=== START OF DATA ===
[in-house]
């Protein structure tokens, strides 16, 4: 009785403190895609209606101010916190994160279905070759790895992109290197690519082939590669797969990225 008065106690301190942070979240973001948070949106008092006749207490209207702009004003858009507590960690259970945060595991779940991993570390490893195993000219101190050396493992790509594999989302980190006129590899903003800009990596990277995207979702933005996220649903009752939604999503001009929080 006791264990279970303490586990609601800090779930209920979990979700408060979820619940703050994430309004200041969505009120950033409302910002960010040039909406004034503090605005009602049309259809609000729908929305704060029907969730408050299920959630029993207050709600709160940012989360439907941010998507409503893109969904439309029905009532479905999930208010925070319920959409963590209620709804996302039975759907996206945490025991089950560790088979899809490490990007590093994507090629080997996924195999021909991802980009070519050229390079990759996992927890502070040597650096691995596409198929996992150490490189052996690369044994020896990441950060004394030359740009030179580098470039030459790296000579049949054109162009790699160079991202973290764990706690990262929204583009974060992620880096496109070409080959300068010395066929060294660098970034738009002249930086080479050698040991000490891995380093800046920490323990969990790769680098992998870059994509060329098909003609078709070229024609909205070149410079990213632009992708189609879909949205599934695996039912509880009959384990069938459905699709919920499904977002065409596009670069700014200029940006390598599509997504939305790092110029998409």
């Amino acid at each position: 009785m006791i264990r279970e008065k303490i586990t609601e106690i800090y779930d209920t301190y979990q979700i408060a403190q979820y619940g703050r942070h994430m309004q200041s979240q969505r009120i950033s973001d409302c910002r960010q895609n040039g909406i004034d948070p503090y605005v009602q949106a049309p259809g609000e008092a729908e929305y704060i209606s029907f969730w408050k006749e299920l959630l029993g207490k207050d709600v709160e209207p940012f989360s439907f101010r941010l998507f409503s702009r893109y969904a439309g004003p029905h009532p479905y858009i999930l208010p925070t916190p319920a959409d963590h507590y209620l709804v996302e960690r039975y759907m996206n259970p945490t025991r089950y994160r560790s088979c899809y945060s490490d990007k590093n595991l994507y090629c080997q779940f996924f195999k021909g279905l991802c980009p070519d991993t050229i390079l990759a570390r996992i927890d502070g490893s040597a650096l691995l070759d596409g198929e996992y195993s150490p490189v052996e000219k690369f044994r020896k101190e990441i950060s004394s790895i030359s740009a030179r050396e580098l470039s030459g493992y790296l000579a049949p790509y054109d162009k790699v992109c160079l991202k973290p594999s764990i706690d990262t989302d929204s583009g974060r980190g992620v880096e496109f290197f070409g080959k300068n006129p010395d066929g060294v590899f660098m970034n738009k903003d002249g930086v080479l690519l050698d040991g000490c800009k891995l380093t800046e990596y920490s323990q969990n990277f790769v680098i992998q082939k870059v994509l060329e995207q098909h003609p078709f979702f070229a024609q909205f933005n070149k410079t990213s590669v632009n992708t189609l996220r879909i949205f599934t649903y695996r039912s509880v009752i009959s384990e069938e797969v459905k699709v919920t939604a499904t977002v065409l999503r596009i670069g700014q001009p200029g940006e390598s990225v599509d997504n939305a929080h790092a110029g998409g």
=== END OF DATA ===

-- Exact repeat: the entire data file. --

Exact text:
[in-house]
């Protein structure tokens, strides 16, 4: 009785403190895609209606101010916190994160279905070759790895992109290197690519082939590669797969990225 008065106690301190942070979240973001948070949106008092006749207490209207702009004003858009507590960690259970945060595991779940991993570390490893195993000219101190050396493992790509594999989302980190006129590899903003800009990596990277995207979702933005996220649903009752939604999503001009929080 006791264990279970303490586990609601800090779930209920979990979700408060979820619940703050994430309004200041969505009120950033409302910002960010040039909406004034503090605005009602049309259809609000729908929305704060029907969730408050299920959630029993207050709600709160940012989360439907941010998507409503893109969904439309029905009532479905999930208010925070319920959409963590209620709804996302039975759907996206945490025991089950560790088979899809490490990007590093994507090629080997996924195999021909991802980009070519050229390079990759996992927890502070040597650096691995596409198929996992150490490189052996690369044994020896990441950060004394030359740009030179580098470039030459790296000579049949054109162009790699160079991202973290764990706690990262929204583009974060992620880096496109070409080959300068010395066929060294660098970034738009002249930086080479050698040991000490891995380093800046920490323990969990790769680098992998870059994509060329098909003609078709070229024609909205070149410079990213632009992708189609879909949205599934695996039912509880009959384990069938459905699709919920499904977002065409596009670069700014200029940006390598599509997504939305790092110029998409």
């Amino acid at each position: 009785m006791i264990r279970e008065k303490i586990t609601e106690i800090y779930d209920t301190y979990q979700i408060a403190q979820y619940g703050r942070h994430m309004q200041s979240q969505r009120i950033s973001d409302c910002r960010q895609n040039g909406i004034d948070p503090y605005v009602q949106a049309p259809g609000e008092a729908e929305y704060i209606s029907f969730w408050k006749e299920l959630l029993g207490k207050d709600v709160e209207p940012f989360s439907f101010r941010l998507f409503s702009r893109y969904a439309g004003p029905h009532p479905y858009i999930l208010p925070t916190p319920a959409d963590h507590y209620l709804v996302e960690r039975y759907m996206n259970p945490t025991r089950y994160r560790s088979c899809y945060s490490d990007k590093n595991l994507y090629c080997q779940f996924f195999k021909g279905l991802c980009p070519d991993t050229i390079l990759a570390r996992i927890d502070g490893s040597a650096l691995l070759d596409g198929e996992y195993s150490p490189v052996e000219k690369f044994r020896k101190e990441i950060s004394s790895i030359s740009a030179r050396e580098l470039s030459g493992y790296l000579a049949p790509y054109d162009k790699v992109c160079l991202k973290p594999s764990i706690d990262t989302d929204s583009g974060r980190g992620v880096e496109f290197f070409g080959k300068n006129p010395d066929g060294v590899f660098m970034n738009k903003d002249g930086v080479l690519l050698d040991g000490c800009k891995l380093t800046e990596y920490s323990q969990n990277f790769v680098i992998q082939k870059v994509l060329e995207q098909h003609p078709f979702f070229a024609q909205f933005n070149k410079t990213s590669v632009n992708t189609l996220r879909i949205f599934t649903y695996r039912s509880v009752i009959s384990e069938e797969v459905k699709v919920t939604a499904t977002v065409l999503r596009i670069g700014q001009p200029g940006e390598s990225v599509d997504n939305a929080h790092a110029g998409g």